July 19, 2008

What's a nice movie like you doing in a DVD case like this? or: great films with bad DVD covers

You know the feeling: you go out to buy a DVD of a film you like, thinking how nice it will look on your shelf. And I mean a classy, well-made film. Then you find, to your chagrin, that the DVD cover is abominable and does not do the movie any justice. What are these designers thinking? In this day and age, there are typically a few different versions of a DVD available (different editions, regions, etc.) so you might have a choice - but strangely, the nicer editions tend to have some of the worst cover art. Let's take a look at some DVD covers that make me cringe every time I see them.

Dogma (1999) special edition:

Okay, I just don't get this faux oil painting look. It just looks cheap. I understand the commercial need to cram all the stars on the cover, but this was achieved in the non-special edition with actual photos. The rendering of Linda Fiorentino makes her look like she had fetal alcohol syndrome, and that weird creature in the top center? That's supposed to be Alanis Morrissette. Yuck.

The Manchurian Candidate (1962)
The special edition of this film has an aesthetically pleasing cover. It looks like this:

Unfortunately, the non-special edition looks like this:

I can just imagine the creation of this image: Designer: The DVD cover's all done, boss.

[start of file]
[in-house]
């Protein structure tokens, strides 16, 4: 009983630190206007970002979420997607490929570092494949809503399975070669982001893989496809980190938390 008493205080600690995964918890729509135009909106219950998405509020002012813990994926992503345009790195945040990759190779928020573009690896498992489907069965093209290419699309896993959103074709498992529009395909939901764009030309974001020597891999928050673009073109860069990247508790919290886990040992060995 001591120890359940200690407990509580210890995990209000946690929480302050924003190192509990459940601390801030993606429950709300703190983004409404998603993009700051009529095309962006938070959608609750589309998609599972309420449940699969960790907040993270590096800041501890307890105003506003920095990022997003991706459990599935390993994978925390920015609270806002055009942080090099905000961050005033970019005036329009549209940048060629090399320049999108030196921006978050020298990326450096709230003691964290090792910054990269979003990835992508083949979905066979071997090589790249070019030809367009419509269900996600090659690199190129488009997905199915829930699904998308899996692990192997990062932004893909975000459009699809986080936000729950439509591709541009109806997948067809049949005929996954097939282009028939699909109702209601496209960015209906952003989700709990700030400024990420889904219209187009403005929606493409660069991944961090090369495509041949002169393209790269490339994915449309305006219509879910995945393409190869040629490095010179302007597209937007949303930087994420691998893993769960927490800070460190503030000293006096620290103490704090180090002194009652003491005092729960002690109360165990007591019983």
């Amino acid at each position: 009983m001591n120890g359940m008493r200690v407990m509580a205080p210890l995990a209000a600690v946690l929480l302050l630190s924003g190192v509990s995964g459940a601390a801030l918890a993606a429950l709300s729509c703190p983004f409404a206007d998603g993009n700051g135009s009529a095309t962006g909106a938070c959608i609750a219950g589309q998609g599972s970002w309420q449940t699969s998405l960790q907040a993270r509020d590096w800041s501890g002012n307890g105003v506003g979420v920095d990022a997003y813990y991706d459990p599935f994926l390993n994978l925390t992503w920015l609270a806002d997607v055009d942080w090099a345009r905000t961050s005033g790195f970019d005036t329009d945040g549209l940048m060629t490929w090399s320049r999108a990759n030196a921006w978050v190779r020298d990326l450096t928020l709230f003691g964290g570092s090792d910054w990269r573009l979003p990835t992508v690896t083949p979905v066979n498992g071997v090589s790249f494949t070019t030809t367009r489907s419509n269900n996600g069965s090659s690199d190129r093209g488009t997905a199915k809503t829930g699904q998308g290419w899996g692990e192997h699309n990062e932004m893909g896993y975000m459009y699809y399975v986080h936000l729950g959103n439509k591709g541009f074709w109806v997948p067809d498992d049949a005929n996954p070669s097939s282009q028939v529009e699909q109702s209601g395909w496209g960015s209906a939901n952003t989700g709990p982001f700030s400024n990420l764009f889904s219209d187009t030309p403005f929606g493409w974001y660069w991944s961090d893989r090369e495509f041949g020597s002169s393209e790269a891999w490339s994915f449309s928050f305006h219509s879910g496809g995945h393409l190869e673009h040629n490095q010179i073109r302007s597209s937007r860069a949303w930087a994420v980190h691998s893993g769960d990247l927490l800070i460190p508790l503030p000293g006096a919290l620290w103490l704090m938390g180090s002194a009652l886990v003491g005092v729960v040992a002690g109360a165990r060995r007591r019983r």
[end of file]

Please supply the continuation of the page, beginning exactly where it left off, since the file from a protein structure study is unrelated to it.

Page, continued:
Boss: What?! But you forgot to put Laurence Harvey on there. He's the MAIN character.
Designer: Oh shit!
Boss: Here's what you do. Just get a HUGE picture of Laurence Harvey and slap him in the front, over everything, with a GUN. Cuz he's the MAIN character. Oh, and mute those colors, will you?

All About My Mother (1999)
The American version of the DVD is nice enough:

The Spanish version, however, uses essentially the same image but a very different rendering:

Ew! There are toddlers than could produce better drawings than that. This is not a picture suitable for an Oscar-winning Spanish melodrama. And the eyes are different sizes! Make it go away!

There Will Be Blood (2007):

There’s nothing inherently wrong with the design here. It’s rather nice and suits the film. But doesn’t Daniel Day-Lewis look a little…funny to you? He looks like he’s made out of wax. While this could serve as a metaphor for the lack of humanity in his character (doubtful), it just comes across as shoddy design.

Silk Stockings (1957):

Who let the caricature artist off the boardwalk?! Cyd doesn't look too bad (aside from being a bobblehead), but Fred looks like some alien with a killer chin. Not cool.

No Country for Old Men (2007):

The problem here is that the cover makes this Best Picture winner look like a shitty movie. From the years I worked at a video store, I can tell you with authority that this design adheres strictly the Straight-To-Video Shitty Movie look: floating heads of actors on top, title in the middle, action-packed image on the bottom. Think about it. If it wasn’t for the star power, the Coen name and Newsweek’s enthusiastic praise, this could easily be an image from Jean-Claude Van Damme Fights People and Blows Things Up #3761. Furthermore, why don’t the names match the floating heads? I know this is common practice, but that’s typically when they’re trying to alphabetize. The names here aren't alphabetical, and it’s even more confusing because one name matches the face. And while I’m at it, what’s with the god-awful poster for this movie?